“I’m always ready to help the team win,” Rojas said through a team interpreter. “But, honestly, I wish Marsh a speedy recovery. He brings a lot to the team. He’s like a brother to me. I know he can contribute in many different ways. So, hopefully, he’s back in no time. But, in the meantime, I’m going to take advantage of the moment and do my best to cover him.”

What is the club’s confidence in Rojas as an everyday big leaguer?

“It’s high right now,” Thomson said. “I mean, he’s playing great. So we’ll see if he can keep it going. But he looks very comfortable.”

There are teaching moments; Rojas was picked off first base with two outs in the fourth inning and Schwarber at the plate. But he’s blessed with a brand of athleticism the Phillies do not have anywhere else in the lineup. The last-place Royals, at times over the weekend, used their abundant athleticism to make things harder on the Phillies. It would not hurt to have more of that at Citizens Bank Park.

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Kyle Schwarber circles the bases after hitting his 28th home run. (Eric Hartline / USA Today)

But hitting home runs, which the Phillies are designed to do more often, is important. Those homers will have to come from the star hitters. But, as Schwarber moves to a full-time designated hitter role this week, left field cannot be a total void offensively if the Phillies are going to prioritize defense in center.

The Phillies chose Wilson over Símon Muzziotti, who is on the 40-man roster and hitting well at Triple A, because they’d prefer some power upside. Thomson said an upcoming run of lefty starters — two in the Washington series — factored into the decision. But the Phillies are now committed to Rojas as the regular center fielder — no matter who the opposing starter is. So Muzziotti, known more for his defense, might have been superfluous. The Phillies are hopeful that Cristian Pache, who should begin a minor-league rehab assignment sometime this week, could soon return.

But Wilson, 28, is a relative unknown despite his International League success this season. He’s a former 17th-round pick who signed last January as a minor-league free agent after six years in Milwaukee’s farm system. He was the only player in the International League this year with a 20-20 season. No Phillies farmhand had 20 homers and 20 steals in a season since Dylan Cozens in 2016 at Double A.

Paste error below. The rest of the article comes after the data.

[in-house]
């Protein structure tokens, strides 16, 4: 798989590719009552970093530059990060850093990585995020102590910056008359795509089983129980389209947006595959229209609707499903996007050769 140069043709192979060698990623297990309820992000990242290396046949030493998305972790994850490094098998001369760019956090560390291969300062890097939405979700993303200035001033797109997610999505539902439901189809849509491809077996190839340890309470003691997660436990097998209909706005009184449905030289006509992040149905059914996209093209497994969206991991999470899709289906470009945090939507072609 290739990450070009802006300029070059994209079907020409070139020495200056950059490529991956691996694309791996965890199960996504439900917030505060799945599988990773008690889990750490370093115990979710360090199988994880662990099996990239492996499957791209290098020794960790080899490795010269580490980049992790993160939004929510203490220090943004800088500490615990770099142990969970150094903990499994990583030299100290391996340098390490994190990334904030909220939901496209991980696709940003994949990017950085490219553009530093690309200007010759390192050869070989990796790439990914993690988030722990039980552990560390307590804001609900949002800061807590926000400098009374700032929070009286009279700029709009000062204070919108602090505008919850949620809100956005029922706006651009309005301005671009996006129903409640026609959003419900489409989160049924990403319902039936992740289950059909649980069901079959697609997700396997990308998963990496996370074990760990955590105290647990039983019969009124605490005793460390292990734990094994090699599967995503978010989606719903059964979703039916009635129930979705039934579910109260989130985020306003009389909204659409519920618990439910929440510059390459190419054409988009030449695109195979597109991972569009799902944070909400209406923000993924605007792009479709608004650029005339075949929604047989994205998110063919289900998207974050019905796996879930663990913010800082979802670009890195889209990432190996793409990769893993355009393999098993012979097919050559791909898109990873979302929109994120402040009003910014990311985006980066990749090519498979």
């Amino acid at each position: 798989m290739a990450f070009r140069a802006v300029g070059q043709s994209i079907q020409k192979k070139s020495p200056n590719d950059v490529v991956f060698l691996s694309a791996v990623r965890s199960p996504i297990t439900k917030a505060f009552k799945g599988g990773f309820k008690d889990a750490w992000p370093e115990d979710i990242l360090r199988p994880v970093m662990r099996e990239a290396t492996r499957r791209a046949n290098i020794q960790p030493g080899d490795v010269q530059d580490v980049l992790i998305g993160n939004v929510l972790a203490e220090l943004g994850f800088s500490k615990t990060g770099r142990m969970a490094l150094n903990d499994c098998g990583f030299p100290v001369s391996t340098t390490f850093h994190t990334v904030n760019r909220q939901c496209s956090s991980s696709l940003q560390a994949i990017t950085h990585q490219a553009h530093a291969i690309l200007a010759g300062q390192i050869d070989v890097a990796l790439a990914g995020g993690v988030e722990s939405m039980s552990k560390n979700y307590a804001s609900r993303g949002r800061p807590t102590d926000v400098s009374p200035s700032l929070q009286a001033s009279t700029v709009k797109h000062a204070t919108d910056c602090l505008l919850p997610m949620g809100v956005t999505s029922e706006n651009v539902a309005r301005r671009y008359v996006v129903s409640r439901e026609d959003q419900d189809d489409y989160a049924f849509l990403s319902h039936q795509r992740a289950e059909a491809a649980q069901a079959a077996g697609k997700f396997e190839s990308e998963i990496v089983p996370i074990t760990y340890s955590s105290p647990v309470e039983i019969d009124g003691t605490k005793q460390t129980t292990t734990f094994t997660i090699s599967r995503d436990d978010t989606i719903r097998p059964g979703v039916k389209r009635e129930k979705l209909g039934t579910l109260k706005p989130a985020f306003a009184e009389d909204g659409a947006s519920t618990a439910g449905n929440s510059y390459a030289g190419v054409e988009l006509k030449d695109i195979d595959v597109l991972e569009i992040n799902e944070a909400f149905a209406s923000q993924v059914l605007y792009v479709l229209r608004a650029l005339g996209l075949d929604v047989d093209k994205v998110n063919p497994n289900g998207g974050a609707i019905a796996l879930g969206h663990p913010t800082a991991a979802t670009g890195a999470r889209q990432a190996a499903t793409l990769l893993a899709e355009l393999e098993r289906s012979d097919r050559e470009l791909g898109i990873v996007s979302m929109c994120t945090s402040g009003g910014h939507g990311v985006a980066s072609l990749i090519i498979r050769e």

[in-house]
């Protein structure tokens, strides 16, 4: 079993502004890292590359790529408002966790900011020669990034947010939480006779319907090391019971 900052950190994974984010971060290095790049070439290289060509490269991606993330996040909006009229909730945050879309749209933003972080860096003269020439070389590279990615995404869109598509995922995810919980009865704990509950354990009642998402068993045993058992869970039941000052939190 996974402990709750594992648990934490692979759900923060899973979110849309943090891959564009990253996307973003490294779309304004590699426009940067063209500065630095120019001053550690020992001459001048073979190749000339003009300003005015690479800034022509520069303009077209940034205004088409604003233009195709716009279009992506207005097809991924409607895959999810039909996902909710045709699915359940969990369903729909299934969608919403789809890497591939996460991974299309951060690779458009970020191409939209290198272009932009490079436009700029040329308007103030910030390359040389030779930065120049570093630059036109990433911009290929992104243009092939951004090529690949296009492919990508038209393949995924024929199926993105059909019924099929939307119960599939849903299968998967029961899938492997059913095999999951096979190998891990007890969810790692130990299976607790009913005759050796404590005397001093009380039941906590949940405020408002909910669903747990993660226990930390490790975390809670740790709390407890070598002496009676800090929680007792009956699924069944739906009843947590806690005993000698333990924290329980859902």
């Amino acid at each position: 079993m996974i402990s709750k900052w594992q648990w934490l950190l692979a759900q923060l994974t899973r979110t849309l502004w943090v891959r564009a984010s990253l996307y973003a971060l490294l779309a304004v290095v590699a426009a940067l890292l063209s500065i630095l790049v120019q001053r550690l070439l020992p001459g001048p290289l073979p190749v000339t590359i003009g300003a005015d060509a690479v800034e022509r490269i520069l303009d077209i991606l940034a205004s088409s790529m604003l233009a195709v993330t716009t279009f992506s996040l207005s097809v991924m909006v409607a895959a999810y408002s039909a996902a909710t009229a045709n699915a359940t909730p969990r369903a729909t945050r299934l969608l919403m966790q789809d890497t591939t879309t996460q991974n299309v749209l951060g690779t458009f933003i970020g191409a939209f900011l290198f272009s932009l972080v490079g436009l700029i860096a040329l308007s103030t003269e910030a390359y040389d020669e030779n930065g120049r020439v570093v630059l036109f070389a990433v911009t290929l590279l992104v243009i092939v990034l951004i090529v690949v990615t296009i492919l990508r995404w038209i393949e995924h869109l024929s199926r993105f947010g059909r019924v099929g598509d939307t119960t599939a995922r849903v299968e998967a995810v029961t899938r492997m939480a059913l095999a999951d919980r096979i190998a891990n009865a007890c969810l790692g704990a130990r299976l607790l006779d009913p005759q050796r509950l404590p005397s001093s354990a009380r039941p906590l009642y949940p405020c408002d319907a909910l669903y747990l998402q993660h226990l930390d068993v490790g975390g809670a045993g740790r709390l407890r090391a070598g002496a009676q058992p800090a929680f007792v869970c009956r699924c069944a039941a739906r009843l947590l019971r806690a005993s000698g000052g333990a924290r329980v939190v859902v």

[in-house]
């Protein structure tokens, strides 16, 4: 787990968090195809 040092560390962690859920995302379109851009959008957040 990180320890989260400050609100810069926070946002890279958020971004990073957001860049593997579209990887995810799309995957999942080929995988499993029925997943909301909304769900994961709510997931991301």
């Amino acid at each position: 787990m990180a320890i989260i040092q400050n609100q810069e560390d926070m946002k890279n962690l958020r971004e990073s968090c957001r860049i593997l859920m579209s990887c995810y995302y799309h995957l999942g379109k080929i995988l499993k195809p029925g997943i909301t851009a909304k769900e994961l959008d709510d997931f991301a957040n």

Wilson is an infielder, although the Phillies are not concerned by his limited amount of time in the outfield. He’ll see some left field this week.

“He’s playing great,” Thomson said. “Hits left-handed pitching. He can play anywhere, so you have all kinds of flexibility. He runs pretty well. He defends pretty well everywhere. So, he’s a good player.”

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Weston Wilson, pictured during spring training, posted an .895 OPS in Triple A. (Jonathan Dyer / USA Today)

Later in August, the Phillies will face interesting decisions when all three of Marsh, Pache and Rojas are healthy. Come September, when rosters expand to 28 players, it’s not a stretch to see the Phillies carrying all three center fielders. If Pache or Rojas isn’t starting, they could still add value with late-inning defense or base running.

Rojas, for now, has a chance to leave his mark on this team. They just need him to bat ninth and catch every ball hit in the general vicinity of center field. But he’s held his own at the plate.

“It comes down to all the daily work that I put in,” Rojas said. “All the drills I do in the cage. I have to give a lot of credit to my hitting coaches and my teammates that give me advice on how to face certain pitchers. They have more experience than me. I think those are the biggest factors.”

There’s one more thing.

“It’s been fun,” Rojas said. “I’m very happy to be here.”



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(Top photo of Johan Rojas: Kyle Ross / USA Today)